Tom Letteer owns the distinction of altar serving at the very first Mass of St. Benedict’s Parish, held Christmas Day 1955. This past Jan. 7, he couldn’t have found a more pleasant way for history to repeat itself.
After a nearly 50-year hiatus from that role, Letteer was called back into duty for St. Benedict’s golden jubilee liturgy — and was joined by his granddaughter, Stephanie, who is now an altar server at St. Benedict’s herself.
Slightly more than 100 parishioners past and present — including many founding members such as Letteer — filled the church for the 5 p.m. anniversary Mass. Bishop Matthew H. Clark served as celebrant, and was joined by several priests and deacons currently or formerly associated with St. Benedict’s. The Mass was followed by a reception that featured a historical display of pictures and other memorabilia.
The church is located at 304 Speedway Road in the village of Odessa. It is the only diocesan parish named for St. Benedict — an extra-special distinction now that our new pope took the name of Benedict XVI last April.
For many years St. Benedict’s has shared a pastor with St. Mary of the Lake in Watkins Glen, forming the Schuyler Catholic Community cluster. The current pastor, Father Paul Bonacci, has served the cluster since 2001.
St. Benedict’s Chapel was opened in a basement in 1955, with Father Benedict Ehmann serving as founding pastor. The first evidence of parish activity actually dates back a few years earlier, when religious-education classes were begun in a cleaned-out chicken coop and Masses were held at a funeral home. The basement chapel served as the parish’s Mass site until the upper church was completed in the mid-1960s.
“It was done kind of piecemeal. When we had the money, we built some more … we had to fight so hard to get the church — bake sales, door-to-door, asking for money,” Letteer remarked. His wife, Nan, noted that an apron would often be passed around so that the pockets could be filled with money to be put toward the church construction.
“There is such a special spirit in that little church. The founders and their families who were able to be there (at the anniversary Mass) are so filled with pride, and yet very humble people. They put their hearts into making building the church possible,” said Brenda Herforth, who served as organizer of the 50-year celebration.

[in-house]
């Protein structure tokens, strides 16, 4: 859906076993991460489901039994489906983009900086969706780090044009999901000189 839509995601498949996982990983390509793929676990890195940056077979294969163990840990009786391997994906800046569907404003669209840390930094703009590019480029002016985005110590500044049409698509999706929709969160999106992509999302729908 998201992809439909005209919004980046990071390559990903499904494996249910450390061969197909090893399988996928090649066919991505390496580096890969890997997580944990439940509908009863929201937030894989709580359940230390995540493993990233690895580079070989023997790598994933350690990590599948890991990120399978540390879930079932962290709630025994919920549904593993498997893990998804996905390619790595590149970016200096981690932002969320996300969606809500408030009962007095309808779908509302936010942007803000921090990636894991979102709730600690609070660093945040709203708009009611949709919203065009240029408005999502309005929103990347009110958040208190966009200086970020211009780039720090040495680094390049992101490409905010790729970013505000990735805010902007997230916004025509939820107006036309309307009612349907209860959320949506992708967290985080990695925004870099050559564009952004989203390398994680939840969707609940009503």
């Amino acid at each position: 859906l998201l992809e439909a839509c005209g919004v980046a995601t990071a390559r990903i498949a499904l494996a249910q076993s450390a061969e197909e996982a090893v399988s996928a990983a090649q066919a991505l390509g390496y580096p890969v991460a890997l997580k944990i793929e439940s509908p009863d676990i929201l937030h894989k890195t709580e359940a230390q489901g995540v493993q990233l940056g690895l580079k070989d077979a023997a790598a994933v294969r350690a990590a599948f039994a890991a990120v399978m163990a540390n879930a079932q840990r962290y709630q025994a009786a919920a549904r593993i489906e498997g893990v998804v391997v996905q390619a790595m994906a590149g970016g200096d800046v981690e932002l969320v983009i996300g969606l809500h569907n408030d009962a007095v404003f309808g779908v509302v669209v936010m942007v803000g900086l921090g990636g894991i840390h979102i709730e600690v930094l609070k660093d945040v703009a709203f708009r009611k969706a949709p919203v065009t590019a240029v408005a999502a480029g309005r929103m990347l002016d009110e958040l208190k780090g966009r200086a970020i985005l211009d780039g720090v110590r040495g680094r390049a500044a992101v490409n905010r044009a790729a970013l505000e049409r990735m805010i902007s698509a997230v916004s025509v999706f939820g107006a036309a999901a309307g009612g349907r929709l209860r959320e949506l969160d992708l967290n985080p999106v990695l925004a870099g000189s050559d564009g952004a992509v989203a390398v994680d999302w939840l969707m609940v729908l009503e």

“It is a community that cares deeply about each and every one of the members. It is very much like an extended family. Everyone tries to help do their part to keep the church viable,” said Joan Taber, who compiled a parish history that was distributed at the 50th-anniversary Mass.
Pride is evidenced today by the strong volunteerism throughout this 100-family community. Numerous parishioners carry out multiple duties, either through liturgical roles, committees or general upkeep of the church. St. Benedict’s parishioners “are some of the nicest people that you’d ever meet — always willing to help,” said Tim Jaynes, who serves as president of the St. Benedict’s Society (his wife, Janet, is treasurer). That group raises funds for various improvements to the church, such as a new chair lift and ambo that were recently added.
Nan Letteer said her husband often drives his lawn mower right over to the nearby church to cut the grass, and that several parishioners assist with snow-plowing duties and pitch in for social events. For instance, she and some other women made 40 pans of lasagna for an annual fundraising dinner this past fall.
“The ‘angels’ who stop by and do extra cleaning, fix kneelers, mow the lawn, change light bulbs, wash linens, etc., without being seen or heard are amazing,” Herforth remarked.
Though the parish is obviously very tight-knit, it’s not so exclusive as to shut out others. Herforth related the story of two men who began appearing at weekly 5 p.m. Saturday Mass, but wouldn’t come in any further than the back of the church. Yet parishioners kept inviting them each week, and the men eventually became fully involved in the celebration.
Herforth said that at St. Benedict’s, “You will see people conversing and smiling long before Mass begins and long after it ends.”
That was certainly the case for the Jan. 7 celebration, according to Taber.
“The atmosphere was very joyful, the church was beautiful — decorated with red poinsettias,” she noted, adding that “the bishop was very friendly and seemed genuinely glad to be a part of our celebration.”
Nan Letteer agreed that Bishop Clark added to the happiness with his warm presence.
“I just think people were so honored to have him there and so pleased,” she said.
“It went excellent,” Jaynes said of the jubilee affair. “Especially for the original founders of the church, they were just exuberant about how things went.”